I will now describe the automatic cut-out forming a part of my invention. A quickacting switch 0 is placed in the shunt-circuit, and a second contact 0 is arranged so that when the switch-arm is in contact with it a short circuit through wires m m is formed around the whole lamp. This switch is operated by apivotedlever c,which is arranged so that one end stands in the path of a pin 0 on the core A. of the solenoid. The lever is located so that there is a space between its end and the pin, which space is a trifle longer than the arc. The opposite end of the lever has attached to it a coil spring cl, which connects with an arm d of the switch. This arm stands at right angles to the switch-arm and joins it at the pivotal point e. The spring is constantly under tension in a line passing through the pivot c and the lower end of lever c. The operation of this cut-out is therefore as follows: When the current in the shunt be comes abnormally great, the core A is forced out to a greater distance than usual, causing the pin to strike the end of lever c and move it to one side. This will carry the spring over the pivot of the switch-arm, and it will then exert its force to throw the switch quickly and close the short circuit, thus cutting out the lamp. The spring 12 is made of such strength that the core is balanced just before the cam has been pulled free of the rod. If then the rod sticks, the increased strength of the shunt'coil transposes the functions of the springs b and b making 1) the counterbalancing-spring, which latter snaps the switch. These two springs, acting at each end of the horizontal core, will also help to sustain it, thereby doing away with frictionless bearings.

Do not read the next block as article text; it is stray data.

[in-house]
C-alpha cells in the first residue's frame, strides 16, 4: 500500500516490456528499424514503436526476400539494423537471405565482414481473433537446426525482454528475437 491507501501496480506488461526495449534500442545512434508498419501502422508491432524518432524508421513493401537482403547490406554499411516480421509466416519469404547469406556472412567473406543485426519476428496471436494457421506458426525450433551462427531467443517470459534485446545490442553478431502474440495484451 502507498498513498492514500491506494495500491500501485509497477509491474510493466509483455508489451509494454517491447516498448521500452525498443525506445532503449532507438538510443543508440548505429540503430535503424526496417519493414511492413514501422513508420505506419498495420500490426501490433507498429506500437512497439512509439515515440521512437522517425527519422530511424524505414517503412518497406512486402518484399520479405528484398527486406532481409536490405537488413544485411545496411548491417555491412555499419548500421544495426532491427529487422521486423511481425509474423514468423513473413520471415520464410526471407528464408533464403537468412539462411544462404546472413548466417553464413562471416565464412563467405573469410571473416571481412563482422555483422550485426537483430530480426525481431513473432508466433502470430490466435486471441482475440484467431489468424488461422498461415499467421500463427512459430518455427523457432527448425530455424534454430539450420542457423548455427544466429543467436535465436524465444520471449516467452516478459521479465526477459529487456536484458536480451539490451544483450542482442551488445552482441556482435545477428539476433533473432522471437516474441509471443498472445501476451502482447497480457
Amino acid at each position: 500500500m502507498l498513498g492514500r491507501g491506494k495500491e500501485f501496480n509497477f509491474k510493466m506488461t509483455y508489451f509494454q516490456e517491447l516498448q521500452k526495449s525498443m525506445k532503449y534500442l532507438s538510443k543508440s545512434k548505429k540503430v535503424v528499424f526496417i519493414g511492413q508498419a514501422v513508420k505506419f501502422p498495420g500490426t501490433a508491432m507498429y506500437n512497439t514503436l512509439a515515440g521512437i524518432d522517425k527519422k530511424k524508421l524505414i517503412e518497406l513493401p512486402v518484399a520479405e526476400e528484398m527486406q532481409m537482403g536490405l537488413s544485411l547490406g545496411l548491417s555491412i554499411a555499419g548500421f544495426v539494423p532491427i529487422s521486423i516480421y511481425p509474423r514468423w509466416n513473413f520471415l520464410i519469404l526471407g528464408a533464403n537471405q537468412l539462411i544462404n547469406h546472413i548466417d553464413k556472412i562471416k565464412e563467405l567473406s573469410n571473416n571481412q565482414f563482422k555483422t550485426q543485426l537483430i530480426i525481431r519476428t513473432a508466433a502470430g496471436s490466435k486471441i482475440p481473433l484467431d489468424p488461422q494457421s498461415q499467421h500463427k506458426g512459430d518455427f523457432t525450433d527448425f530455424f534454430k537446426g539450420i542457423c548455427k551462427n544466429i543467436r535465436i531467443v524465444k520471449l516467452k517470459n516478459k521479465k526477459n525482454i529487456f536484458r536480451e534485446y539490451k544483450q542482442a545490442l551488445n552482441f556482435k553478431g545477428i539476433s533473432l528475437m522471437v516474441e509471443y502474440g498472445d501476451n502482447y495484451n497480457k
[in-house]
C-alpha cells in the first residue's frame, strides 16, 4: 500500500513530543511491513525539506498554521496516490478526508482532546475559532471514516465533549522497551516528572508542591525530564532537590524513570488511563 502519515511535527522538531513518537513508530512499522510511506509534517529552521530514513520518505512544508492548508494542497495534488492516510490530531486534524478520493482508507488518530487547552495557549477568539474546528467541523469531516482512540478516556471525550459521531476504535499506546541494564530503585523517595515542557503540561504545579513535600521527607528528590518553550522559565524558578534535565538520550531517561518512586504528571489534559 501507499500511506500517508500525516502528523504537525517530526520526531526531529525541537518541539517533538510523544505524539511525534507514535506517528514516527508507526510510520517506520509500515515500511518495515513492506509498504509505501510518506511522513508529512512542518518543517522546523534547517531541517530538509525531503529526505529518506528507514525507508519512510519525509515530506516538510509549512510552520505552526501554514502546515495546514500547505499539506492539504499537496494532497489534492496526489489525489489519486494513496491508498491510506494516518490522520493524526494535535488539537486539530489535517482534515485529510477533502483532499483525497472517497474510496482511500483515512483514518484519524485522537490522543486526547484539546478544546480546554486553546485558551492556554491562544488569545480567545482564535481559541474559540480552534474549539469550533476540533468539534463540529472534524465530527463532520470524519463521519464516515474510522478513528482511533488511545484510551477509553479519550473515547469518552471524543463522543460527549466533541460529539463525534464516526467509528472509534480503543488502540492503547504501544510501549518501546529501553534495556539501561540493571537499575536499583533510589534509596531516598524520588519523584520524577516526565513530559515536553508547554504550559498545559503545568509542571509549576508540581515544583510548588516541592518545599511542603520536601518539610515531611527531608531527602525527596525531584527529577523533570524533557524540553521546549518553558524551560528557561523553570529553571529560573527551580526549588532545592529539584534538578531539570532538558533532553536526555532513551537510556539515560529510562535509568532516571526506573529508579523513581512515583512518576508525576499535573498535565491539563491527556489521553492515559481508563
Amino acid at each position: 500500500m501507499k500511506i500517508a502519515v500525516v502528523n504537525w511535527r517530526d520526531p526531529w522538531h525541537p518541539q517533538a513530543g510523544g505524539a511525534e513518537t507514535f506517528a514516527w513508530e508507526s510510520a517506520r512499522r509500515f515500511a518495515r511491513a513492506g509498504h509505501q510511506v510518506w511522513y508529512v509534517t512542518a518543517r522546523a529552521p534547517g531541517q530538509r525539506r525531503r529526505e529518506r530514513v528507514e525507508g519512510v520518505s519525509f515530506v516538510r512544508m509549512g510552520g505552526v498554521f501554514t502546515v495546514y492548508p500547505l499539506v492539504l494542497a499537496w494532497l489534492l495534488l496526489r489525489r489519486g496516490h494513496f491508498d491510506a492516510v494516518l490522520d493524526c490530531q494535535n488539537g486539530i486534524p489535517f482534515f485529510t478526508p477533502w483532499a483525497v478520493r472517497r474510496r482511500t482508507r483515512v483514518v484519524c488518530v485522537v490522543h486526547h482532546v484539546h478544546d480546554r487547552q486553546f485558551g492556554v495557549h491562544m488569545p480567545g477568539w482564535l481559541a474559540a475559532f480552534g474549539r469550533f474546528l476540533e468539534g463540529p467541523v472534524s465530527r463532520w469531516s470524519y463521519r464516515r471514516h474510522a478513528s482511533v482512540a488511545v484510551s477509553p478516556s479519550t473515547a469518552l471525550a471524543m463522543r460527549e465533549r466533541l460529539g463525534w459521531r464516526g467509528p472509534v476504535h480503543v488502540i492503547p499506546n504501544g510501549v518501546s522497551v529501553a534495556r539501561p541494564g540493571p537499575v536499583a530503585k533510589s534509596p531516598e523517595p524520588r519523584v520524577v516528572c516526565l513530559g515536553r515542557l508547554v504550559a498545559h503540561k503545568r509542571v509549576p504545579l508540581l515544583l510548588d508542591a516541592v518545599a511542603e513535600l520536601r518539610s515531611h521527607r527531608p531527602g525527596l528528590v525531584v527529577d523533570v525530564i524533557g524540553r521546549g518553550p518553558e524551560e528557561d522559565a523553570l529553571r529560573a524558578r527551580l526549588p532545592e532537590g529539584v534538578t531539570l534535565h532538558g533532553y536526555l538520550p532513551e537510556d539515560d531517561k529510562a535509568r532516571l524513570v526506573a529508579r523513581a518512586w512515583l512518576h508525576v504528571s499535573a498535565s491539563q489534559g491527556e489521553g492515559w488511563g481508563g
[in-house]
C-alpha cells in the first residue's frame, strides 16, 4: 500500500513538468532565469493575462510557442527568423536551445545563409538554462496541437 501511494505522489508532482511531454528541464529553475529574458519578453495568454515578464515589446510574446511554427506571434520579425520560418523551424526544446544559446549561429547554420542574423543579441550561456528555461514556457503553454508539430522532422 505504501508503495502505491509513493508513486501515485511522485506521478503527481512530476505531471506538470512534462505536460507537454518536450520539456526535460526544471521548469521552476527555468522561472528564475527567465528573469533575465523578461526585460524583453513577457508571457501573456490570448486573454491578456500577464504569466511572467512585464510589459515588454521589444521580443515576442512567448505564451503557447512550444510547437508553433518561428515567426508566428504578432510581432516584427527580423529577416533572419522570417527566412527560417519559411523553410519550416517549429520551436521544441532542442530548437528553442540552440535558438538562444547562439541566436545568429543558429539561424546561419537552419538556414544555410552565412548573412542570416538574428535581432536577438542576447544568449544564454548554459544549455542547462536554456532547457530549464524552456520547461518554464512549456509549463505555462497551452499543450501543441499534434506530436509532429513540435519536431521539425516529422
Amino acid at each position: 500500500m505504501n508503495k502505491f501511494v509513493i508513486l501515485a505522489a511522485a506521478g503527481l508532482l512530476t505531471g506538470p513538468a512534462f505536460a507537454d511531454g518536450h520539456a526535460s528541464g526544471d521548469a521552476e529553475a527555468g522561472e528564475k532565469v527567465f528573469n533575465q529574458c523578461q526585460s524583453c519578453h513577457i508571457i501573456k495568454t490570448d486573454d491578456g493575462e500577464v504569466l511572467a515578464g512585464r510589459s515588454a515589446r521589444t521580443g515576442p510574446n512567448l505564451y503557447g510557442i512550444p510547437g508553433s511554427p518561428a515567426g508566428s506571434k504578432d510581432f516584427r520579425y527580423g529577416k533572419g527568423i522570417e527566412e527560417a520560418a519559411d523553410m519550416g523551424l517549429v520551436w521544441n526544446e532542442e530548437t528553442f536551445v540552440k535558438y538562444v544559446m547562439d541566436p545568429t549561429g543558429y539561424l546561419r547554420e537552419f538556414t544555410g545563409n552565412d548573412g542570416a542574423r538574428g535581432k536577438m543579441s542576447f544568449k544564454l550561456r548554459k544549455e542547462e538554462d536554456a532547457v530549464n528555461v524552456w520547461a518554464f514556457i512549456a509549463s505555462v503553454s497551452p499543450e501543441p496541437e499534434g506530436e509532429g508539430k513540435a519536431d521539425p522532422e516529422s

It will be observed that the devices herein described are of the simplest nature, thus providing a lamp which will cost but very little to build and which will rarely need repair. By locating the cut-out switch in the shunteircuit I avoid extra circuits and connections.

Having thus described my invention, I claim 1. I11 an arc lamp, asolenoid-niagnet wound differentially with series and shunt coils, with its core standing approximately at right angles to the carbon rod, in combination with the carbon rod and a cam pivoted to the core and bearing against the carbon rod, for the purpose described.

2. In an arc lamp, a solenoid-magnet wound differentially with series and shunt coils,with its core standing approximately at right angles to the carbon rod and extending past the same, in combination with the carbon rod and a cam pivoted at the outer extremity of the core and resting in contact with the carbon rod, as and for the purpose described.

3. In an arc lamp, a solenoid-magnet wound differentially with series and shunt coils, with its core standing approximately at right angles to the carbon rod, in combination with the carbon rod and a cam pivoted to the core and bearing against the carbon rod, and two springs, one acting upon the core in opposition to the shunt-coil and one in opposition to the series coil of the solenoid, substantially as described.

4. The combination, with the solenoid-core provided with a pin or lug, of the lever c, the spring cl, and the switch-arm, arranged in the manner and for the purpose set forth.

In witness whereof I have hereunto signed my name in the presence of two subscribing witnesses.

CHARLES I. BREESE.

IVitnesses:

C. M. CORPENING, J. M. STEWART.

US428066D Charles p Expired - Lifetime US428066A (en)